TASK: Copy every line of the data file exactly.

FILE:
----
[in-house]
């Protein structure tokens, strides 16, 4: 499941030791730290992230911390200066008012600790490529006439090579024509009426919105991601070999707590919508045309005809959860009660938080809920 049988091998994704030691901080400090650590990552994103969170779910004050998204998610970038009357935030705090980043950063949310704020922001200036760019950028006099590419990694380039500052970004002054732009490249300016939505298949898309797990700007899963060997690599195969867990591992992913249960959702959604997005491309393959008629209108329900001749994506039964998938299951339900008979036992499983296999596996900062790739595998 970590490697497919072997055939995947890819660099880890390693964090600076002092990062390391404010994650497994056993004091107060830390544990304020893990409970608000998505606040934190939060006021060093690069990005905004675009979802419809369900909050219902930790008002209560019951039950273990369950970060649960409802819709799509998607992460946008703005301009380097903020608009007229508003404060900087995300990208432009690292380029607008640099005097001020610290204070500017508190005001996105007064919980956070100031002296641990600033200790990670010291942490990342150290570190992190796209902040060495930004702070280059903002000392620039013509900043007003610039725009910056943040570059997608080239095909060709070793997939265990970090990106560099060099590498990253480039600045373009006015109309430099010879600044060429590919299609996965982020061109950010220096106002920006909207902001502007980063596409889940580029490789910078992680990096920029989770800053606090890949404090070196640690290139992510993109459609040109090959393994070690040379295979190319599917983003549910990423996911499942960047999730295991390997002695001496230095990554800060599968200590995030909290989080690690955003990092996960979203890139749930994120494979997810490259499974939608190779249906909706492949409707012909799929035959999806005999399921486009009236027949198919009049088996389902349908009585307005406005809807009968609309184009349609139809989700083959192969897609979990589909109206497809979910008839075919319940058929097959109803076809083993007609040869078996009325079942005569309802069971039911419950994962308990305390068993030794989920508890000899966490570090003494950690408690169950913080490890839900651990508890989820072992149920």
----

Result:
[in-house]
């Protein structure tokens, strides 16, 4: 499941030791730290992230911390200066008012600790490529006439090579024509009426919105991601070999707590919508045309005809959860009660938080809920 049988091998994704030691901080400090650590990552994103969170779910004050998204998610970038009357935030705090980043950063949310704020922001200036760019950028006099590419990694380039500052970004002054732009490249300016939505298949898309797990700007899963060997690599195969867990591992992913249960959702959604997005491309393959008629209108329900001749994506039964998938299951339900008979036992499983296999596996900062790739595998 970590490697497919072997055939995947890819660099880890390693964090600076002092990062390391404010994650497994056993004091107060830390544990304020893990409970608000998505606040934190939060006021060093690069990005905004675009979802419809369900909050219902930790008002209560019951039950273990369950970060649960409802819709799509998607992460946008703005301009380097903020608009007229508003404060900087995300990208432009690292380029607008640099005097001020610290204070500017508190005001996105007064919980956070100031002296641990600033200790990670010291942490990342150290570190992190796209902040060495930004702070280059903002000392620039013509900043007003610039725009910056943040570059997608080239095909060709070793997939265990970090990106560099060099590498990253480039600045373009006015109309430099010879600044060429590919299609996965982020061109950010220096106002920006909207902001502007980063596409889940580029490789910078992680990096920029989770800053606090890949404090070196640690290139992510993109459609040109090959393994070690040379295979190319599917983003549910990423996911499942960047999730295991390997002695001496230095990554800060599968200590995030909290989080690690955003990092996960979203890139749930994120494979997810490259499974939608190779249906909706492949409707012909799929035959999806005999399921486009009236027949198919009049088996389902349908009585307005406005809807009968609309184009349609139809989700083959192969897609979990589909109206497809979910008839075919319940058929097959109803076809083993007609040869078996009325079942005569309802069971039911419950994962308990305390068993030794989920508890000899966490570090003494950690408690169950913080490890839900651990508890989820072992149920």